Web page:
On average, men globally die 5 years earlier than women.
Men also account for a whopping 69% of suicides.
When you look at these facts, you realise how important it is to take care of one’s physical and mental health. Recently, OZiva conducted a comprehensive nationwide survey to evaluate the perception of men and women towards men’s health in the country. The survey left us with some startling insights.
Key observations from men’s responses:
- 79% of men are highly concerned about physical health however have limited understanding of what ‘being healthy’ means with most of them considering feeling fit as being healthy
- 60% of men have never thought about mental health. And 40% of women admit that they feel men are less likely to feel emotionally weak, stressed etc.
- 27% of men have felt embarrassed or have been judged for openly speaking about mental and physical health. 38% of women admit to judging men for displaying their emotions like crying.
- 33% of men have never spoken about mental health to anyone.
The root cause behind these results, we realised, was the societal expectations of men. They are often told to not talk about what’s troubling them and to just ‘Be a man!’ and face it. Phrases like, “Real men don’t cry”, “Come on, just man up. What’s the big deal?” and more have conditioned men over generations to think that they always need to be mentally and physically strong. They cannot be seen as weak or their manliness will be questioned.
And this has resulted in them not taking proper care of their health. They think they are ‘fit and fine’ and working out is enough but would rather not take health check-ups. They won’t admit that they are sad or lonely, even if it’s affecting their work and relationships. They feel embarrassed to openly talk about their emotions and feelings. All of these important insights prompted us to start an honest conversation around men’s health — physical and mental.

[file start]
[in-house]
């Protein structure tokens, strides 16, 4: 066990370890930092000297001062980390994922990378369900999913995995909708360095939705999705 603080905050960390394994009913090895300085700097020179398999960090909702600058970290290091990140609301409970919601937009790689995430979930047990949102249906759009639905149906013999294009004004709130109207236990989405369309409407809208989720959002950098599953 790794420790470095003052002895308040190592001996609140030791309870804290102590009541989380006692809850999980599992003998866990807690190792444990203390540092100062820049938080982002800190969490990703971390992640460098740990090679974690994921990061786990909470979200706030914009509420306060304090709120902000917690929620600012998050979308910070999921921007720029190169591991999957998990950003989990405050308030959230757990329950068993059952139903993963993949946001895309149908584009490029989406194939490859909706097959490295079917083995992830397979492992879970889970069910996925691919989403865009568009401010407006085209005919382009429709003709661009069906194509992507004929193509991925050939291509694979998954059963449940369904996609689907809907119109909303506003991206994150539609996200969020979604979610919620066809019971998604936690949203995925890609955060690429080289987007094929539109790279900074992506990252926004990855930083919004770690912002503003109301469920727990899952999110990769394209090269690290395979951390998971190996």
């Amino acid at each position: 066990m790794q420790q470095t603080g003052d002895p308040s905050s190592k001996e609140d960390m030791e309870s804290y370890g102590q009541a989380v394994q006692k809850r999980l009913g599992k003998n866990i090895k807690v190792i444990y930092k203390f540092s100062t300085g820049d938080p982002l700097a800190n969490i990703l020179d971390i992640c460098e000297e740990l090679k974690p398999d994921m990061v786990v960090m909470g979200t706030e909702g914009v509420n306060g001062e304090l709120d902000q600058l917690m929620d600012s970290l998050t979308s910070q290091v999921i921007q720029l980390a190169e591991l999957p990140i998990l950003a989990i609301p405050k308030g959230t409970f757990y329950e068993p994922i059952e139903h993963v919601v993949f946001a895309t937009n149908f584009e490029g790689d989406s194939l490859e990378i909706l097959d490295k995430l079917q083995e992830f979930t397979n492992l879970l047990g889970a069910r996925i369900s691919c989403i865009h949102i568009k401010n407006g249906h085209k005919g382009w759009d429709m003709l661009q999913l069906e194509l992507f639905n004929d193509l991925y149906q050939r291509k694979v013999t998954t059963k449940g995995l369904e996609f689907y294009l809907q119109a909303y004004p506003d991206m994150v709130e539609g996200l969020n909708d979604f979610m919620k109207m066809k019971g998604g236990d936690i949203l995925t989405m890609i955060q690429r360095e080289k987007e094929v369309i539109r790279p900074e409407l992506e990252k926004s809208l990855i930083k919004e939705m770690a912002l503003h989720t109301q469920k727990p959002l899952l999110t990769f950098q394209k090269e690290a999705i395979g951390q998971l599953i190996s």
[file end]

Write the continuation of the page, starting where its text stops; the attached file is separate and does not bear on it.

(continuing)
Show Us Your Scars
Every scar, whether visible or invisible tells a story. We met with a few men and asked them to tell the story behind their scars. Surprisingly, each one of them only spoke about their visible scars caused by different physical injuries. They eagerly told the story behind them, some were even proud of it.
But when we asked these men about their invisible scars, the beat of the conversation changed. They were hesitant to share those stories. That feeling of vulnerability was difficult to express. After a few moments of hesitation for some and even stifling a few tears for some others, they were finally able to share what had been hurting them from within. These scars were still hurting, they had not yet healed.
And that is the point of starting this conversation, to heal these scars from within, slowly but surely. We wanted to tell men that only when they free themselves from society’s expectations of ‘Be A Man’ and embrace the real, authentic versions of themselves, they can truly be healthier and better. We want to tell men that the key is to #BeYourOwnMan and decide for themselves irrespective of what they’ve been taught and carve their own version of themselves and what being a ‘man’ means. Whether it’s going for regular health checkups or communicating one’s emotions. From setting healthy boundaries to asking for help when needed. We want to tell all of them, that go ahead and #BeYourOwnMan.
What are your thoughts? Tell us in the comments, we’re listening.